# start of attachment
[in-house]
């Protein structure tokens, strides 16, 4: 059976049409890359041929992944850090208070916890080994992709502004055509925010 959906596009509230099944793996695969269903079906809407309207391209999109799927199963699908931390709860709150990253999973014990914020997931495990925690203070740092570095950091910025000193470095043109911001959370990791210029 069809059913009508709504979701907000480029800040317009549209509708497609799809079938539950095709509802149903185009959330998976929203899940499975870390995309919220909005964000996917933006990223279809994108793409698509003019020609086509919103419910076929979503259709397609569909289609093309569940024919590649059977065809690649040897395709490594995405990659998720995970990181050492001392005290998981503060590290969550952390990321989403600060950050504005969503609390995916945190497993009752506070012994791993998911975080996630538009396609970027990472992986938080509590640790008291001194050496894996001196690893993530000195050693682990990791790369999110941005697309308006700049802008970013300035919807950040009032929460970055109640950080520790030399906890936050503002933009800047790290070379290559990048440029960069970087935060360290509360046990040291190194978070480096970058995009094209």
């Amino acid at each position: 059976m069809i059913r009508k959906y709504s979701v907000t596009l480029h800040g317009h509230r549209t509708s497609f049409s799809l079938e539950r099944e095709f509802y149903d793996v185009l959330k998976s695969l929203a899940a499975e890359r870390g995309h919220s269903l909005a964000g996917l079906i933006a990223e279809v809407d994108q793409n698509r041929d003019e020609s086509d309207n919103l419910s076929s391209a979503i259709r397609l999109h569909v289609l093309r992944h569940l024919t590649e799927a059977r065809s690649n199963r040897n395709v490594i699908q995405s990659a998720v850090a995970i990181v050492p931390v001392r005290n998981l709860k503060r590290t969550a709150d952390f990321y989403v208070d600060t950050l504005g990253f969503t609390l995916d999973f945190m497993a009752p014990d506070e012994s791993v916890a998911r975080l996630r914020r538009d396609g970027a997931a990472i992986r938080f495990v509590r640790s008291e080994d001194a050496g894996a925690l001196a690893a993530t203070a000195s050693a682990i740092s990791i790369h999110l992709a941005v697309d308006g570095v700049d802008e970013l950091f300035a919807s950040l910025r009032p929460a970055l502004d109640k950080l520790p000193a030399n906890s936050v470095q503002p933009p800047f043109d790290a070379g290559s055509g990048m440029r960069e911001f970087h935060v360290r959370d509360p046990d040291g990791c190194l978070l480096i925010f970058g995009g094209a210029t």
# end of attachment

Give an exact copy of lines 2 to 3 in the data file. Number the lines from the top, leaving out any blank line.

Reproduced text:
């Protein structure tokens, strides 16, 4: 059976049409890359041929992944850090208070916890080994992709502004055509925010 959906596009509230099944793996695969269903079906809407309207391209999109799927199963699908931390709860709150990253999973014990914020997931495990925690203070740092570095950091910025000193470095043109911001959370990791210029 069809059913009508709504979701907000480029800040317009549209509708497609799809079938539950095709509802149903185009959330998976929203899940499975870390995309919220909005964000996917933006990223279809994108793409698509003019020609086509919103419910076929979503259709397609569909289609093309569940024919590649059977065809690649040897395709490594995405990659998720995970990181050492001392005290998981503060590290969550952390990321989403600060950050504005969503609390995916945190497993009752506070012994791993998911975080996630538009396609970027990472992986938080509590640790008291001194050496894996001196690893993530000195050693682990990791790369999110941005697309308006700049802008970013300035919807950040009032929460970055109640950080520790030399906890936050503002933009800047790290070379290559990048440029960069970087935060360290509360046990040291190194978070480096970058995009094209």
């Amino acid at each position: 059976m069809i059913r009508k959906y709504s979701v907000t596009l480029h800040g317009h509230r549209t509708s497609f049409s799809l079938e539950r099944e095709f509802y149903d793996v185009l959330k998976s695969l929203a899940a499975e890359r870390g995309h919220s269903l909005a964000g996917l079906i933006a990223e279809v809407d994108q793409n698509r041929d003019e020609s086509d309207n919103l419910s076929s391209a979503i259709r397609l999109h569909v289609l093309r992944h569940l024919t590649e799927a059977r065809s690649n199963r040897n395709v490594i699908q995405s990659a998720v850090a995970i990181v050492p931390v001392r005290n998981l709860k503060r590290t969550a709150d952390f990321y989403v208070d600060t950050l504005g990253f969503t609390l995916d999973f945190m497993a009752p014990d506070e012994s791993v916890a998911r975080l996630r914020r538009d396609g970027a997931a990472i992986r938080f495990v509590r640790s008291e080994d001194a050496g894996a925690l001196a690893a993530t203070a000195s050693a682990i740092s990791i790369h999110l992709a941005v697309d308006g570095v700049d802008e970013l950091f300035a919807s950040l910025r009032p929460a970055l502004d109640k950080l520790p000193a030399n906890s936050v470095q503002p933009p800047f043109d790290a070379g290559s055509g990048m440029r960069e911001f970087h935060v360290r959370d509360p046990d040291g990791c190194l978070l480096i925010f970058g995009g094209a210029t």